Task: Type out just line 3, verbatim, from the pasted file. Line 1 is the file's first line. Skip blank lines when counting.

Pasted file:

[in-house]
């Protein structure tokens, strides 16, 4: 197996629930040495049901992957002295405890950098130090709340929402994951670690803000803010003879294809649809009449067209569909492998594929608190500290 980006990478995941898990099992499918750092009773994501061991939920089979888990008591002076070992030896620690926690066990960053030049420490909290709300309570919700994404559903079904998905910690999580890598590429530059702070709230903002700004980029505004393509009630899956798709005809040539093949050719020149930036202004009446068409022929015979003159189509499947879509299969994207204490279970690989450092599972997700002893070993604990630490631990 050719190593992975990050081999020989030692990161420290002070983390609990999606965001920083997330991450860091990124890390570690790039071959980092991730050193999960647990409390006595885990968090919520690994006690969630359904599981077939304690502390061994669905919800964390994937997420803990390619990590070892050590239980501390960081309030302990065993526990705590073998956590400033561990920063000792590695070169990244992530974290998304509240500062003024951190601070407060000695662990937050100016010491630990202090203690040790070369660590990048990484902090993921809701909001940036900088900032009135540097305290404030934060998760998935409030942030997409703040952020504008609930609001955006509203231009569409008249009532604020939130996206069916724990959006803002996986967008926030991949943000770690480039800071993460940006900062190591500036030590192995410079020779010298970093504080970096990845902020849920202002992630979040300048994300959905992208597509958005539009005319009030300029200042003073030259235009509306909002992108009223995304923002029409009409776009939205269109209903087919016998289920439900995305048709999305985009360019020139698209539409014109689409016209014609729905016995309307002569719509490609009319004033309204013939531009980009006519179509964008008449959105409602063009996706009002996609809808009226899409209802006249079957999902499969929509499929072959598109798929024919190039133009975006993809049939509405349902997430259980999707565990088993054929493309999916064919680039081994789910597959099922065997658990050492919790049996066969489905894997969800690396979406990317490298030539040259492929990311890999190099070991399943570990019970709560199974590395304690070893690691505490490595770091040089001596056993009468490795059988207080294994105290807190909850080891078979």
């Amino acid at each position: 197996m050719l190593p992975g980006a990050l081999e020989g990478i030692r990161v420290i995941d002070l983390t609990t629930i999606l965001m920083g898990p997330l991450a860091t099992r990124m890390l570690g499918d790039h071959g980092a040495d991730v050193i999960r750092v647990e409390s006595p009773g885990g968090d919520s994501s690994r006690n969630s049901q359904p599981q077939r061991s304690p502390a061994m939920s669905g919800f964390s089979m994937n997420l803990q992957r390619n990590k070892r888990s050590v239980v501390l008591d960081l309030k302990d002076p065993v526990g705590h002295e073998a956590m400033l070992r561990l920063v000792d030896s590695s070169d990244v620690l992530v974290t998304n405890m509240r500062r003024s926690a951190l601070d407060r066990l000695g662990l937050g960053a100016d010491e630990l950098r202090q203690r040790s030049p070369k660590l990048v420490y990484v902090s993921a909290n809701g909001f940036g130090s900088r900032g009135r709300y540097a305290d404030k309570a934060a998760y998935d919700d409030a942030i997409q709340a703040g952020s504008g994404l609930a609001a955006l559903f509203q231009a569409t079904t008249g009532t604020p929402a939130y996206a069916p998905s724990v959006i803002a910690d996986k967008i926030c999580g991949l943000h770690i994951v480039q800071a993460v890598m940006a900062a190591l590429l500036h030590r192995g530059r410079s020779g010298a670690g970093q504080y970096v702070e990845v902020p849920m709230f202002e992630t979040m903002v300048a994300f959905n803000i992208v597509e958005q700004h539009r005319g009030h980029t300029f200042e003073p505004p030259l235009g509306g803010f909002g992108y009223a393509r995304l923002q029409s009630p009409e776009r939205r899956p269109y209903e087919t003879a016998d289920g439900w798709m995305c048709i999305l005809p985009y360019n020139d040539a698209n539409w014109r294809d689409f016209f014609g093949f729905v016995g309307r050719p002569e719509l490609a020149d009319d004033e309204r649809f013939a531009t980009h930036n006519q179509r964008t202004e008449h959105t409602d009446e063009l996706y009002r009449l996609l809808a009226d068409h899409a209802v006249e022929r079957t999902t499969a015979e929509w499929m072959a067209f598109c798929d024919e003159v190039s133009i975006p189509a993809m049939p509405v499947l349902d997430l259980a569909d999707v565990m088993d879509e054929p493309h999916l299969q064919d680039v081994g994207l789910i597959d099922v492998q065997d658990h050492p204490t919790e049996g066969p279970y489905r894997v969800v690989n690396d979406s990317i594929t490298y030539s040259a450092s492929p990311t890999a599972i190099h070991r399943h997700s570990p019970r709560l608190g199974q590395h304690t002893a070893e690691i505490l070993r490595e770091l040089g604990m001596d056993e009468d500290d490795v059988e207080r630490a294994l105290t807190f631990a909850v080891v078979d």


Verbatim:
């Amino acid at each position: 197996m050719l190593p992975g980006a990050l081999e020989g990478i030692r990161v420290i995941d002070l983390t609990t629930i999606l965001m920083g898990p997330l991450a860091t099992r990124m890390l570690g499918d790039h071959g980092a040495d991730v050193i999960r750092v647990e409390s006595p009773g885990g968090d919520s994501s690994r006690n969630s049901q359904p599981q077939r061991s304690p502390a061994m939920s669905g919800f964390s089979m994937n997420l803990q992957r390619n990590k070892r888990s050590v239980v501390l008591d960081l309030k302990d002076p065993v526990g705590h002295e073998a956590m400033l070992r561990l920063v000792d030896s590695s070169d990244v620690l992530v974290t998304n405890m509240r500062r003024s926690a951190l601070d407060r066990l000695g662990l937050g960053a100016d010491e630990l950098r202090q203690r040790s030049p070369k660590l990048v420490y990484v902090s993921a909290n809701g909001f940036g130090s900088r900032g009135r709300y540097a305290d404030k309570a934060a998760y998935d919700d409030a942030i997409q709340a703040g952020s504008g994404l609930a609001a955006l559903f509203q231009a569409t079904t008249g009532t604020p929402a939130y996206a069916p998905s724990v959006i803002a910690d996986k967008i926030c999580g991949l943000h770690i994951v480039q800071a993460v890598m940006a900062a190591l590429l500036h030590r192995g530059r410079s020779g010298a670690g970093q504080y970096v702070e990845v902020p849920m709230f202002e992630t979040m903002v300048a994300f959905n803000i992208v597509e958005q700004h539009r005319g009030h980029t300029f200042e003073p505004p030259l235009g509306g803010f909002g992108y009223a393509r995304l923002q029409s009630p009409e776009r939205r899956p269109y209903e087919t003879a016998d289920g439900w798709m995305c048709i999305l005809p985009y360019n020139d040539a698209n539409w014109r294809d689409f016209f014609g093949f729905v016995g309307r050719p002569e719509l490609a020149d009319d004033e309204r649809f013939a531009t980009h930036n006519q179509r964008t202004e008449h959105t409602d009446e063009l996706y009002r009449l996609l809808a009226d068409h899409a209802v006249e022929r079957t999902t499969a015979e929509w499929m072959a067209f598109c798929d024919e003159v190039s133009i975006p189509a993809m049939p509405v499947l349902d997430l259980a569909d999707v565990m088993d879509e054929p493309h999916l299969q064919d680039v081994g994207l789910i597959d099922v492998q065997d658990h050492p204490t919790e049996g066969p279970y489905r894997v969800v690989n690396d979406s990317i594929t490298y030539s040259a450092s492929p990311t890999a599972i190099h070991r399943h997700s570990p019970r709560l608190g199974q590395h304690t002893a070893e690691i505490l070993r490595e770091l040089g604990m001596d056993e009468d500290d490795v059988e207080r630490a294994l105290t807190f631990a909850v080891v078979d």